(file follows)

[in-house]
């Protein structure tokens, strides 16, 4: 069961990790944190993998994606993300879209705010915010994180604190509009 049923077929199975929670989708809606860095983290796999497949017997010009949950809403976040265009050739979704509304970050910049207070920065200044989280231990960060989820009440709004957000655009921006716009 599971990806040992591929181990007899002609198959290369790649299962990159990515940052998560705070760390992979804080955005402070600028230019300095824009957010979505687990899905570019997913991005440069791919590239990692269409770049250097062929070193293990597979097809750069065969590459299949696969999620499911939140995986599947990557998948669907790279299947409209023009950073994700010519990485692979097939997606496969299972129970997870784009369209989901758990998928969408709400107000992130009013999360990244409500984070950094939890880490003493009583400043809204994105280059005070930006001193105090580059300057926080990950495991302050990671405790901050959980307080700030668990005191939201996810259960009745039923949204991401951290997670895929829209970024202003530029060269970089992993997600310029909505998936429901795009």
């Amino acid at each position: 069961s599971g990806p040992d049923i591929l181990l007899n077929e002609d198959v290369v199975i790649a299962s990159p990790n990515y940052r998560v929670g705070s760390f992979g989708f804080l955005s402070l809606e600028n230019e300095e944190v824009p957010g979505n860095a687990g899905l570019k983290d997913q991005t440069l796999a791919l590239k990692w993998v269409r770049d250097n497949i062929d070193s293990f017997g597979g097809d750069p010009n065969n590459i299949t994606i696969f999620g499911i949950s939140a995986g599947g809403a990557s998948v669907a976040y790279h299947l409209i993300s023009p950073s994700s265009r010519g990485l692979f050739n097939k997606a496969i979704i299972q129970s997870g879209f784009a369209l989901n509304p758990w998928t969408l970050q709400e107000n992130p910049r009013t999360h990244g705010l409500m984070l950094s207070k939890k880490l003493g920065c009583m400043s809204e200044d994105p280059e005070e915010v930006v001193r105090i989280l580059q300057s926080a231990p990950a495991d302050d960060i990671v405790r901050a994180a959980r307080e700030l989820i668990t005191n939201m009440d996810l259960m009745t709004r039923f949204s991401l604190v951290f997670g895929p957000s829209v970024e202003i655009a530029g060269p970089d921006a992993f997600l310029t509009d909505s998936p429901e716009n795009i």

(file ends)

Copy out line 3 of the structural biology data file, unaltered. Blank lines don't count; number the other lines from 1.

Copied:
């Amino acid at each position: 069961s599971g990806p040992d049923i591929l181990l007899n077929e002609d198959v290369v199975i790649a299962s990159p990790n990515y940052r998560v929670g705070s760390f992979g989708f804080l955005s402070l809606e600028n230019e300095e944190v824009p957010g979505n860095a687990g899905l570019k983290d997913q991005t440069l796999a791919l590239k990692w993998v269409r770049d250097n497949i062929d070193s293990f017997g597979g097809d750069p010009n065969n590459i299949t994606i696969f999620g499911i949950s939140a995986g599947g809403a990557s998948v669907a976040y790279h299947l409209i993300s023009p950073s994700s265009r010519g990485l692979f050739n097939k997606a496969i979704i299972q129970s997870g879209f784009a369209l989901n509304p758990w998928t969408l970050q709400e107000n992130p910049r009013t999360h990244g705010l409500m984070l950094s207070k939890k880490l003493g920065c009583m400043s809204e200044d994105p280059e005070e915010v930006v001193r105090i989280l580059q300057s926080a231990p990950a495991d302050d960060i990671v405790r901050a994180a959980r307080e700030l989820i668990t005191n939201m009440d996810l259960m009745t709004r039923f949204s991401l604190v951290f997670g895929p957000s829209v970024e202003i655009a530029g060269p970089d921006a992993f997600l310029t509009d909505s998936p429901e716009n795009i």